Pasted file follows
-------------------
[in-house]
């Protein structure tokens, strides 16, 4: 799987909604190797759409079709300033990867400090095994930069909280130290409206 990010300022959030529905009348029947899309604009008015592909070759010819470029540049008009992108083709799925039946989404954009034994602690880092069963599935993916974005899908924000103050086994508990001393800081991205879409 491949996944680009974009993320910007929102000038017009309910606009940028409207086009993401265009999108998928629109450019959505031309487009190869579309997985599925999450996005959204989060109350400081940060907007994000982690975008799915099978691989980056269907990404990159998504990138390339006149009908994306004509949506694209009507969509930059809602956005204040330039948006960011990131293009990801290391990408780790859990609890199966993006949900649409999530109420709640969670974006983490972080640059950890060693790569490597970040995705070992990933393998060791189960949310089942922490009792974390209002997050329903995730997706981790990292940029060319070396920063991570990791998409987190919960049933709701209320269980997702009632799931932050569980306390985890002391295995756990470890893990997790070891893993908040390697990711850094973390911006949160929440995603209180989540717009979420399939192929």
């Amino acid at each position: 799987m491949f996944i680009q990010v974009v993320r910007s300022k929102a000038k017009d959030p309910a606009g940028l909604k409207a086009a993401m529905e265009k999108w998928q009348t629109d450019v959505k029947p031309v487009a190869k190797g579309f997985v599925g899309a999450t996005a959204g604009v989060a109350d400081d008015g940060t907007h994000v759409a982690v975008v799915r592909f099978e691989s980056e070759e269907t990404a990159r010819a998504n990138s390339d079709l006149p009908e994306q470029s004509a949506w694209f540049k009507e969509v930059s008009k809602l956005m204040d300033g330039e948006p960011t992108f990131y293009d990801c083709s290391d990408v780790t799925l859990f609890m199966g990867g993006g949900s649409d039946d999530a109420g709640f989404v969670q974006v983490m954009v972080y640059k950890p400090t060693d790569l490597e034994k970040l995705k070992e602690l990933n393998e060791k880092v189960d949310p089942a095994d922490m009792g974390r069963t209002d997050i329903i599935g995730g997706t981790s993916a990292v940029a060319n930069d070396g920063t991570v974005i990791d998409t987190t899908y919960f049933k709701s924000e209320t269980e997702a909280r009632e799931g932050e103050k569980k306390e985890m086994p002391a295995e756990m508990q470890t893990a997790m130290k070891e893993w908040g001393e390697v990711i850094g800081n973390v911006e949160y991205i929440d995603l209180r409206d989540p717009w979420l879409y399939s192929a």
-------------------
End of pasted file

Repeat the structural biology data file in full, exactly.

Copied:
[in-house]
């Protein structure tokens, strides 16, 4: 799987909604190797759409079709300033990867400090095994930069909280130290409206 990010300022959030529905009348029947899309604009008015592909070759010819470029540049008009992108083709799925039946989404954009034994602690880092069963599935993916974005899908924000103050086994508990001393800081991205879409 491949996944680009974009993320910007929102000038017009309910606009940028409207086009993401265009999108998928629109450019959505031309487009190869579309997985599925999450996005959204989060109350400081940060907007994000982690975008799915099978691989980056269907990404990159998504990138390339006149009908994306004509949506694209009507969509930059809602956005204040330039948006960011990131293009990801290391990408780790859990609890199966993006949900649409999530109420709640969670974006983490972080640059950890060693790569490597970040995705070992990933393998060791189960949310089942922490009792974390209002997050329903995730997706981790990292940029060319070396920063991570990791998409987190919960049933709701209320269980997702009632799931932050569980306390985890002391295995756990470890893990997790070891893993908040390697990711850094973390911006949160929440995603209180989540717009979420399939192929």
């Amino acid at each position: 799987m491949f996944i680009q990010v974009v993320r910007s300022k929102a000038k017009d959030p309910a606009g940028l909604k409207a086009a993401m529905e265009k999108w998928q009348t629109d450019v959505k029947p031309v487009a190869k190797g579309f997985v599925g899309a999450t996005a959204g604009v989060a109350d400081d008015g940060t907007h994000v759409a982690v975008v799915r592909f099978e691989s980056e070759e269907t990404a990159r010819a998504n990138s390339d079709l006149p009908e994306q470029s004509a949506w694209f540049k009507e969509v930059s008009k809602l956005m204040d300033g330039e948006p960011t992108f990131y293009d990801c083709s290391d990408v780790t799925l859990f609890m199966g990867g993006g949900s649409d039946d999530a109420g709640f989404v969670q974006v983490m954009v972080y640059k950890p400090t060693d790569l490597e034994k970040l995705k070992e602690l990933n393998e060791k880092v189960d949310p089942a095994d922490m009792g974390r069963t209002d997050i329903i599935g995730g997706t981790s993916a990292v940029a060319n930069d070396g920063t991570v974005i990791d998409t987190t899908y919960f049933k709701s924000e209320t269980e997702a909280r009632e799931g932050e103050k569980k306390e985890m086994p002391a295995e756990m508990q470890t893990a997790m130290k070891e893993w908040g001393e390697v990711i850094g800081n973390v911006e949160y991205i929440d995603l209180r409206d989540p717009w979420l879409y399939s192929a």